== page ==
Sunday, 9 June 2013

All But The End.

One of the most important skills one can master is the art of understanding the power of change. I have known a change is needed for a while now but have not summoned the courage to bring it into fruition.

Until now. 

My engagement to writing is, like most others, unstable. It is constantly teetering on a thin line between finding joy and self-esteem, and bored disillusionment at the material I create - a relationship indicative of artist and art; the all too self-conscious maker of things. Lately I've been stuck in a rut where I don't find the things I produce interesting, nor do I have investment in the process of its creation. Lost and Found was the product of many other failures in blogging and a stubborn keenness to get it right. When I finally landed on something solid that made sense to me, I began to stretch it to its limitations....Which is where I am now. On the crux of something old and expired, screaming at me to change direction.

I must listen, but first I must break if I am to listen intently. Lost and Found, as successful as it has been to me personally, is at a point where its horizons have been met and further expansion is impossible. My decision to retire this blog rests not on being fed up, but predetermining its decay and giving it a respectable funeral.
The Wilds of Canada - Where I Belong.
Thus I shall take a temporary hiatus from blogging, three weeks in length, to focus on my new venture, "Aaron UnCanadian" - set to launch on July 1st - Canada Day itself. I am dedicating myself to the form of writing I feel best suited for and find the most passion in - story writing and capturing. Themed on an ambitious 16 month endeavor to save, organize and embark on a journey across Canada, "Aaron UnCanadian" is promised to rearrange everything we think we know about The True North - both good and bad. This is not a blog about igloos and maple syrup, but a pushing of authentic Canadian people, stories, things and events into the fore of our county's people....and the rest of the world.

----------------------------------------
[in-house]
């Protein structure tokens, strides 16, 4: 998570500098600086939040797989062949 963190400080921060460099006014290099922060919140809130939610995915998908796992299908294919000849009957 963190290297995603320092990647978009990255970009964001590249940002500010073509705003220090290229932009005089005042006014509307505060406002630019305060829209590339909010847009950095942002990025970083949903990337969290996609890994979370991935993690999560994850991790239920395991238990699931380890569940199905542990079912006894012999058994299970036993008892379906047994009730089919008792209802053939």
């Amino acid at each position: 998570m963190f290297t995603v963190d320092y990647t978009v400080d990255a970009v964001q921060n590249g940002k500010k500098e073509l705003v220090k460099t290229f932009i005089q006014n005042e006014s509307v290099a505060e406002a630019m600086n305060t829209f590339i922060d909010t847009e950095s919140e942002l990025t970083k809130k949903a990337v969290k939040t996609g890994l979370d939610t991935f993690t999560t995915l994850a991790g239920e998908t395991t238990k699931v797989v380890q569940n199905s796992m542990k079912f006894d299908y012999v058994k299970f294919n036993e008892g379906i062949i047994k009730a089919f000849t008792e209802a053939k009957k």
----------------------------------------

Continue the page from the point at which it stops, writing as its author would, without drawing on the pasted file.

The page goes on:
So, for one last time on Lost and Found.....

Safe Travels,

Aaron Turpin

Wednesday, 5 June 2013

Breakfast, Redoux at The Whippoorwill

What? The Whippoorwill – a new brunch/dinner joint at Lansdowne and Bloor. Sandwiched in between the gadabout shops and mismatched cafes is the classically redesigned restaurant, formerly known as the Bloordale Pantry. The Whippoorwill specializes in taking ordinary brunch fare and transforming it into whimsically extraordinary dishes. While the seating selection isn’t superior, the service and food surpasses par.
Whippoorwill's version of an eggs benedict. Giggity! 
My first experience here was on my last birthday; the Whippoorwill is a short walk from my new apartment, which is either a good thing or a bad thing, depending on how you look at a fairly overweight yet satisfied Aaron. We had poached eggs on a buttery biscuit (soooo buttery) with hollandaise and asparagus. The biscuit took this meal into the realm of taste-bud euphoria, but it was the second half of the meal that became a highlight. Referenced as the ‘breakfast bruschetta of the day’, an unbelievable combination of sweet and savoury atop a slice of toasted French stick etched a memory on my taste buds. Ours had apricot, cream cheese, dandelion, roasted pine nuts, and a bunch of other things I can’t remember because this was three weeks ago. Bottom line: get the breakfast bruschetta.

Oh, I also had a mimosa. Cause it was my birthday. So what?

Where? The Whippoorwill is another perfect example of gentrification on this stretch of Bloor. As development from either end encroaches, small indicators of a changing neighbourhood pop up; the Whippoorwill is no exception. No longer considered a ‘seedy’ part of Toronto, ‘Blansdowne’ is now clustered with hipster-esque establishments and old Portuguese bakeries. For a community in transition, it’s a great stretch to go at any time of day or night as a non-destination area…(yet).

Go Again? Yes – as one of the few joints in the area that specializes in breakfast, this place is a must go. I would try their dinner menu, but wouldn’t hold it to the awesomeness bestowed upon me during the meal earlier in the day. Although brunch doesn’t start until 11am, I would make sure I get there early as the venue is small and packs up easily. For a meal that defies normalcy, the Whippoorwill has made its mark on breakfast cuisine in an area that screams for something different. 

Sunday, 2 June 2013

4 Bush-Inspired Activities for the City